This research was a qualitative sub-study nested within the York Acupuncture for Back Pain Trial (YACBAC)(ISRCTN80764175)  funded by the Health Technology Assessment programme. The trial was conducted collaboratively by researchers at the University of Sheffield and the Foundation for Research into Traditional Chinese Medicine in York, and approved by York’s NHS Local Research Ethics Committee. Written consent was obtained from all participants using a consent document and procedure approved by the ethics committee.
In a postal questionnaire at three months after randomisation, 133 participants reported on treatment effects of acupuncture. Of those, twelve interview participants were drawn as a purposive sample, designed to include a range of known patient characteristics: age and gender, previous experience of acupuncture treatment, and both good and less favourable treatment outcomes. All 12 participants approached agreed to participate in the study and consented to a one to one, face-to-face, audio-recorded, semi-structured interview in their own home, and were considered suitable to represent the diversity of known patient characteristics.
Lucy Thorpe, a research associate experienced in investigating acupuncture for back pain and depression and trained in conducting qualitative research recruited and interviewed all 12 participants, and Mike Fitter, a research consultant provided additional supervision.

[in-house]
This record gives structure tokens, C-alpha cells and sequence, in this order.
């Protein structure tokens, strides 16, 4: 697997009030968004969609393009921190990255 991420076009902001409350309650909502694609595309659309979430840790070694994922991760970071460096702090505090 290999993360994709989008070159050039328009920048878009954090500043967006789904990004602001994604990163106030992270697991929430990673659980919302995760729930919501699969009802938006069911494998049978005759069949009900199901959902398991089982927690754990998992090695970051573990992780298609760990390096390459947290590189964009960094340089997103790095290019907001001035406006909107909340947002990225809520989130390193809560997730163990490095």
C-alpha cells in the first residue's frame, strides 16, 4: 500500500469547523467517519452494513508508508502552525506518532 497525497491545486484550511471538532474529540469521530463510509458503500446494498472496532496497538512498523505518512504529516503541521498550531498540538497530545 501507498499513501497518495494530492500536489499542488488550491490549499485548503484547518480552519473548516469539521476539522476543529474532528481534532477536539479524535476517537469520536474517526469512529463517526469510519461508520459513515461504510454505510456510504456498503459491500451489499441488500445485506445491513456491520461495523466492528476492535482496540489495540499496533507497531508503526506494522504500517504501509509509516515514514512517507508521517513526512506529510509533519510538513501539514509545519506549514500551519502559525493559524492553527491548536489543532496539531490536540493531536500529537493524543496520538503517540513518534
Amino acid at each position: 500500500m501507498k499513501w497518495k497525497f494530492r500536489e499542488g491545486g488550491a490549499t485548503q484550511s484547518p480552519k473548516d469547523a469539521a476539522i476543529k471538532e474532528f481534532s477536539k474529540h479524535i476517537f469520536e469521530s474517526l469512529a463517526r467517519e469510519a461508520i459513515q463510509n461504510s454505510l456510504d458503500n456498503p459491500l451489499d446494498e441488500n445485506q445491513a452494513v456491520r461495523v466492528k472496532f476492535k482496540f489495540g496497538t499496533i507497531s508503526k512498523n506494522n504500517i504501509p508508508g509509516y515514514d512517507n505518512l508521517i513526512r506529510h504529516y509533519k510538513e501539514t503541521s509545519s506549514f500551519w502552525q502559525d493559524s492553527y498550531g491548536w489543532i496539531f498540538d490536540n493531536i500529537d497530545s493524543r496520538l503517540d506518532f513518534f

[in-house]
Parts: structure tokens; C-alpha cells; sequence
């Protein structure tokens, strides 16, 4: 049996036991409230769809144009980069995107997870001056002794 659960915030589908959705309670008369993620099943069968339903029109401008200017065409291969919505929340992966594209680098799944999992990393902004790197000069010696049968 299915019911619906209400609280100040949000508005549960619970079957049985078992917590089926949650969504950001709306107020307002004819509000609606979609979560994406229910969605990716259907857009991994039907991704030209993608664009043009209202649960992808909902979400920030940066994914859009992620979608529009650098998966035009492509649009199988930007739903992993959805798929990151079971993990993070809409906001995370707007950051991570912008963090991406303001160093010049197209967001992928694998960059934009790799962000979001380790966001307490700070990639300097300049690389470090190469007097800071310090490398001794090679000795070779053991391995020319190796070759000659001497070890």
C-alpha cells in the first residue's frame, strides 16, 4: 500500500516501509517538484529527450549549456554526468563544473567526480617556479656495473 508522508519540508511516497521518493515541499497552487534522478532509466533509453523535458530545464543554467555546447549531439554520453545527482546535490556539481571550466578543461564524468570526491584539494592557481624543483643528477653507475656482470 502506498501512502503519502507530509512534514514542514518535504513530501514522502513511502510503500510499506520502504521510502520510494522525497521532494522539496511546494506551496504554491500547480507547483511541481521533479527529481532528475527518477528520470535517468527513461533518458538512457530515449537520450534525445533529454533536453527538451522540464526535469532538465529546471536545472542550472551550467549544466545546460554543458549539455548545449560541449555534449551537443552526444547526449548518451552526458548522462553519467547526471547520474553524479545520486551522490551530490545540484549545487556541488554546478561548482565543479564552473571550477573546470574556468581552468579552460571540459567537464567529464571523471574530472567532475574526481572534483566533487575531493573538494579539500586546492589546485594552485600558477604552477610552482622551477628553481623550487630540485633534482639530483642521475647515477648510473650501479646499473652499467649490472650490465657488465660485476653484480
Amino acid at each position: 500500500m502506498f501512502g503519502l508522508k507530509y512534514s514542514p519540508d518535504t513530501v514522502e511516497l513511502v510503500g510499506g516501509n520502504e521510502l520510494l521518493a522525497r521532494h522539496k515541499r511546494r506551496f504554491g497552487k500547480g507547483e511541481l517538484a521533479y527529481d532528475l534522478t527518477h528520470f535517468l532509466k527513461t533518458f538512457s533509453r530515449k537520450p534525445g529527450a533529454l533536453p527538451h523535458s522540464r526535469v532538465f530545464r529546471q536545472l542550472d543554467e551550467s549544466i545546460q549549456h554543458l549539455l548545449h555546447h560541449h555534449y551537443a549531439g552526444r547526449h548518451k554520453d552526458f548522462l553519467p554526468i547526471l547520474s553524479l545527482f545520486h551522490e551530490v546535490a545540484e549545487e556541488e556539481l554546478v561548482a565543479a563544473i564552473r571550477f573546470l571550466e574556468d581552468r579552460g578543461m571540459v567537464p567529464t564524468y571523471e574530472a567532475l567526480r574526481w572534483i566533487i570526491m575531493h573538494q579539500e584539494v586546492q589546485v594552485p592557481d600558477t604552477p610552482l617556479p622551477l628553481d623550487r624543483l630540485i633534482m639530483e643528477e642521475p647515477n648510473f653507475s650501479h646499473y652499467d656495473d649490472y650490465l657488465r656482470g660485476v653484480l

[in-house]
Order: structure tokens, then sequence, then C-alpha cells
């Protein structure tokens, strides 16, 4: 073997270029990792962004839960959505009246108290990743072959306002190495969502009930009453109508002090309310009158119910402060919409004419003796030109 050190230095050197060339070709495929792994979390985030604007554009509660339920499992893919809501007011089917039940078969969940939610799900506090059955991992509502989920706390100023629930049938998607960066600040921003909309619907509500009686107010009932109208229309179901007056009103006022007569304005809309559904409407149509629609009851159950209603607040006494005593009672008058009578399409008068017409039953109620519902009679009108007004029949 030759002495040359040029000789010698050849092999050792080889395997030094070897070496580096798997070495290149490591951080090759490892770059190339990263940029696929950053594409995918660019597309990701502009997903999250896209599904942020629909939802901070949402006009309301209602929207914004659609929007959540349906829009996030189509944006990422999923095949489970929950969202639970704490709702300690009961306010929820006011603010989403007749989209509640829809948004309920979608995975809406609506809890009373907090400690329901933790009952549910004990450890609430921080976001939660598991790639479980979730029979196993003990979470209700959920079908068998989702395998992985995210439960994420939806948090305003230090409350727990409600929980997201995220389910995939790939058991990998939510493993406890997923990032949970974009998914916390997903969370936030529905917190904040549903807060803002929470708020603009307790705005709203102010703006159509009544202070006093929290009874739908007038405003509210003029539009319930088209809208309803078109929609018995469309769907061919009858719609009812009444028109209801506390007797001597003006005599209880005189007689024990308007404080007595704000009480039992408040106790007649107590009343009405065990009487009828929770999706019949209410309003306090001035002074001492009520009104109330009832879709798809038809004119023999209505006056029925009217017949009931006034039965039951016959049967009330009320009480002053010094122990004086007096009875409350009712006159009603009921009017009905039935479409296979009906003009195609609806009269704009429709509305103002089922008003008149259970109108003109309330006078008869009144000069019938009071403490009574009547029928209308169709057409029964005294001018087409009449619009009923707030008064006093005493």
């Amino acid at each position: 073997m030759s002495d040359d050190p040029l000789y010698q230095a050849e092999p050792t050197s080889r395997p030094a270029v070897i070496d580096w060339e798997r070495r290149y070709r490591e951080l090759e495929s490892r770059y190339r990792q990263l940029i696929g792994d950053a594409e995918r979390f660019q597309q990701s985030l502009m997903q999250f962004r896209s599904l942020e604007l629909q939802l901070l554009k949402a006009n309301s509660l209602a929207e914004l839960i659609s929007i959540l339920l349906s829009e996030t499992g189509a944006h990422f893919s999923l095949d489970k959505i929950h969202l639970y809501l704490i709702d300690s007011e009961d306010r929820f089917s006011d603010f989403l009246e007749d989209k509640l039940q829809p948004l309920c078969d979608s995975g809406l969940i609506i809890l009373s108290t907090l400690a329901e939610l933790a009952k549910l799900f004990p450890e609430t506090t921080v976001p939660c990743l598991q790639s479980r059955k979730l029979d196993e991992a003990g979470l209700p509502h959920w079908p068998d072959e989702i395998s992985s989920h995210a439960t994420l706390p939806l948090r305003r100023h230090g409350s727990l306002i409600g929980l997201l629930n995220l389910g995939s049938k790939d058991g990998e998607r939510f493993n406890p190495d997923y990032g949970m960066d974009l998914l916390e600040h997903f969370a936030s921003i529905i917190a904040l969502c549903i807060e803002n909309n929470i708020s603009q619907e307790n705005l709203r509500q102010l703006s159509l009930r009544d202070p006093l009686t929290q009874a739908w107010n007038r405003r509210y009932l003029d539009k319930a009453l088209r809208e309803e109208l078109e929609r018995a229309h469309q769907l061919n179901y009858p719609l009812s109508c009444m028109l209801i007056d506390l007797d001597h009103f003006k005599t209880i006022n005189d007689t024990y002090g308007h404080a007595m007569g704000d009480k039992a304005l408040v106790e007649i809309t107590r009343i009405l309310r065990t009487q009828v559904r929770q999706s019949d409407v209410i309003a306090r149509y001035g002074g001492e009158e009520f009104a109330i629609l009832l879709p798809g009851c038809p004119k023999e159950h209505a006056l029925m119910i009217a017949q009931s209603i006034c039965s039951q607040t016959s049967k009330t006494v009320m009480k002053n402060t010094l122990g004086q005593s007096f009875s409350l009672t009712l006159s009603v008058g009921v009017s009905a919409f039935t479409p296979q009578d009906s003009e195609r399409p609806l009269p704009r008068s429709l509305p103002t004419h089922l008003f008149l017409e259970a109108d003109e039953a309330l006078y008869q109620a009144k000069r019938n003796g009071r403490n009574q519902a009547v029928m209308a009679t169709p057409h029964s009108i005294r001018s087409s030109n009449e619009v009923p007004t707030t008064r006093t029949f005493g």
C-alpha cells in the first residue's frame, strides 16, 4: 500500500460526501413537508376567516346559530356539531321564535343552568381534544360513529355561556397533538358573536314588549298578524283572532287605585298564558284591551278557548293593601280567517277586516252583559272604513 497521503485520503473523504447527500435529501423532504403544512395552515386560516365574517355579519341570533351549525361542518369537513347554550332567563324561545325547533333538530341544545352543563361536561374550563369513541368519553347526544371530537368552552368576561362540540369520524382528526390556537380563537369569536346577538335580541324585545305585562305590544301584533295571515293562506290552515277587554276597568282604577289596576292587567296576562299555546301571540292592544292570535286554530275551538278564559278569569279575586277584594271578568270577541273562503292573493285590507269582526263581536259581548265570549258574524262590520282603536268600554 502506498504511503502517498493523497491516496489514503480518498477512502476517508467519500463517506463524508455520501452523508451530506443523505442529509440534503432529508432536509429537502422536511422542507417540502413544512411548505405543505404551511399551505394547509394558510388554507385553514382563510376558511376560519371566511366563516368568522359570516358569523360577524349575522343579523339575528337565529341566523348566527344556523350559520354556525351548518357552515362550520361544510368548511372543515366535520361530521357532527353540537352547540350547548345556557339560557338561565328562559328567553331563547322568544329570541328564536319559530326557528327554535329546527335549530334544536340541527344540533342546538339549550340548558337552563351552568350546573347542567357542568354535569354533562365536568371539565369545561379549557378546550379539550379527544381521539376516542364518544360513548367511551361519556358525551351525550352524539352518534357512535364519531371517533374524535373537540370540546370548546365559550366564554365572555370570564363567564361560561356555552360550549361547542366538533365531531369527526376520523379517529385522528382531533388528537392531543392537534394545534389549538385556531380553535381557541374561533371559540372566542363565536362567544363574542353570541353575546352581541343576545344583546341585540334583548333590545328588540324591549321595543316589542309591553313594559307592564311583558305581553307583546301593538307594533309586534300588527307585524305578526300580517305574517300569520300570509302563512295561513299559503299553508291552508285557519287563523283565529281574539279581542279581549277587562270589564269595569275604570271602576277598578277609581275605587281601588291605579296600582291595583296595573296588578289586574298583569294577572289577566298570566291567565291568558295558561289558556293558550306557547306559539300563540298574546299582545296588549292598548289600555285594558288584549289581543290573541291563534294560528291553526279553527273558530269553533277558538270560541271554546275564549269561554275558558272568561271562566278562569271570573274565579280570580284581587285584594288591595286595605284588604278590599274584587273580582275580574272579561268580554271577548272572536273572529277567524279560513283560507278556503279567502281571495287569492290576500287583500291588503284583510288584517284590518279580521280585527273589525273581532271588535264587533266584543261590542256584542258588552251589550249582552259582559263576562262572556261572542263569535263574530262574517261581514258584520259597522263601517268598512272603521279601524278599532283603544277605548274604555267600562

The interview opened with an introduction designed to draw out the participants’ account of treatment received as part of the trial, followed by prompts from a prepared topic guide (Appendix S1) to elicit the participants’ expectations of treatment before receiving acupuncture, therapeutic aspects of the consultation and their experiences of the treatment received. Interviews typically lasted for approximately 30–60 minutes; audiotaped recordings were transcribed verbatim and checked for accuracy. The interviews were conducted according to the topic guide and provided rich detail without further need to re-interview the selected sample. Iterative questioning was used within the interview to establish credibility and trustworthiness of the interviewees. Statements regarding the reduction in back pain experienced, the degree of function regained, and aspects of satisfaction with the time, attention, information and explanations given by the acupuncturist about treatment were crosschecked with quantitative data recorded as part of the trial.